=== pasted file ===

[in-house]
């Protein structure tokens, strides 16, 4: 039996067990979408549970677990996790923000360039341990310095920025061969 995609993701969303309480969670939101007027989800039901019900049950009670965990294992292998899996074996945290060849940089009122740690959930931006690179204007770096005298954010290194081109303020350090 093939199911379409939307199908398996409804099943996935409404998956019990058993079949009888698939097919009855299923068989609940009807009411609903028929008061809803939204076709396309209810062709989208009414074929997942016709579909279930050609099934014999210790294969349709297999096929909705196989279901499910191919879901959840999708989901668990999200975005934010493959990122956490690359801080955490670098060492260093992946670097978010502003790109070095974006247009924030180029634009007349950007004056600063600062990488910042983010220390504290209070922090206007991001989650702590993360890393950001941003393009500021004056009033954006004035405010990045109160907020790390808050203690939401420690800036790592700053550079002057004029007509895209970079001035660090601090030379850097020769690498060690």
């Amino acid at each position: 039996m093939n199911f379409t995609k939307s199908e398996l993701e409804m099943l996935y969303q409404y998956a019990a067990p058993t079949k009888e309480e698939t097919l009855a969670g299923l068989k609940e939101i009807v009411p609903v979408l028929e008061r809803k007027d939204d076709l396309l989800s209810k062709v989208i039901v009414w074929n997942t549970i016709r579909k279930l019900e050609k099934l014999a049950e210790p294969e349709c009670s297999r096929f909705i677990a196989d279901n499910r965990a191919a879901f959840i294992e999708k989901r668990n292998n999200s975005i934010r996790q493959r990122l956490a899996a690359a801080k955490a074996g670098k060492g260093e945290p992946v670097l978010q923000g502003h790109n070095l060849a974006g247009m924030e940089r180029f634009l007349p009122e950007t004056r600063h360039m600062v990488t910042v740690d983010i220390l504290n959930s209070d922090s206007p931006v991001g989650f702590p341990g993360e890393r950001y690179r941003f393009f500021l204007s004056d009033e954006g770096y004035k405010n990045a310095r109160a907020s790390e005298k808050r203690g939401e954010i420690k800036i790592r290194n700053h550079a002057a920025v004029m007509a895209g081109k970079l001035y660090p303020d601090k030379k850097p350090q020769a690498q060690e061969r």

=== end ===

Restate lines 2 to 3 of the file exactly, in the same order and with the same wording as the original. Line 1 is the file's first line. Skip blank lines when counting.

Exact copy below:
């Protein structure tokens, strides 16, 4: 039996067990979408549970677990996790923000360039341990310095920025061969 995609993701969303309480969670939101007027989800039901019900049950009670965990294992292998899996074996945290060849940089009122740690959930931006690179204007770096005298954010290194081109303020350090 093939199911379409939307199908398996409804099943996935409404998956019990058993079949009888698939097919009855299923068989609940009807009411609903028929008061809803939204076709396309209810062709989208009414074929997942016709579909279930050609099934014999210790294969349709297999096929909705196989279901499910191919879901959840999708989901668990999200975005934010493959990122956490690359801080955490670098060492260093992946670097978010502003790109070095974006247009924030180029634009007349950007004056600063600062990488910042983010220390504290209070922090206007991001989650702590993360890393950001941003393009500021004056009033954006004035405010990045109160907020790390808050203690939401420690800036790592700053550079002057004029007509895209970079001035660090601090030379850097020769690498060690």
């Amino acid at each position: 039996m093939n199911f379409t995609k939307s199908e398996l993701e409804m099943l996935y969303q409404y998956a019990a067990p058993t079949k009888e309480e698939t097919l009855a969670g299923l068989k609940e939101i009807v009411p609903v979408l028929e008061r809803k007027d939204d076709l396309l989800s209810k062709v989208i039901v009414w074929n997942t549970i016709r579909k279930l019900e050609k099934l014999a049950e210790p294969e349709c009670s297999r096929f909705i677990a196989d279901n499910r965990a191919a879901f959840i294992e999708k989901r668990n292998n999200s975005i934010r996790q493959r990122l956490a899996a690359a801080k955490a074996g670098k060492g260093e945290p992946v670097l978010q923000g502003h790109n070095l060849a974006g247009m924030e940089r180029f634009l007349p009122e950007t004056r600063h360039m600062v990488t910042v740690d983010i220390l504290n959930s209070d922090s206007p931006v991001g989650f702590p341990g993360e890393r950001y690179r941003f393009f500021l204007s004056d009033e954006g770096y004035k405010n990045a310095r109160a907020s790390e005298k808050r203690g939401e954010i420690k800036i790592r290194n700053h550079a002057a920025v004029m007509a895209g081109k970079l001035y660090p303020d601090k030379k850097p350090q020769a690498q060690e061969r």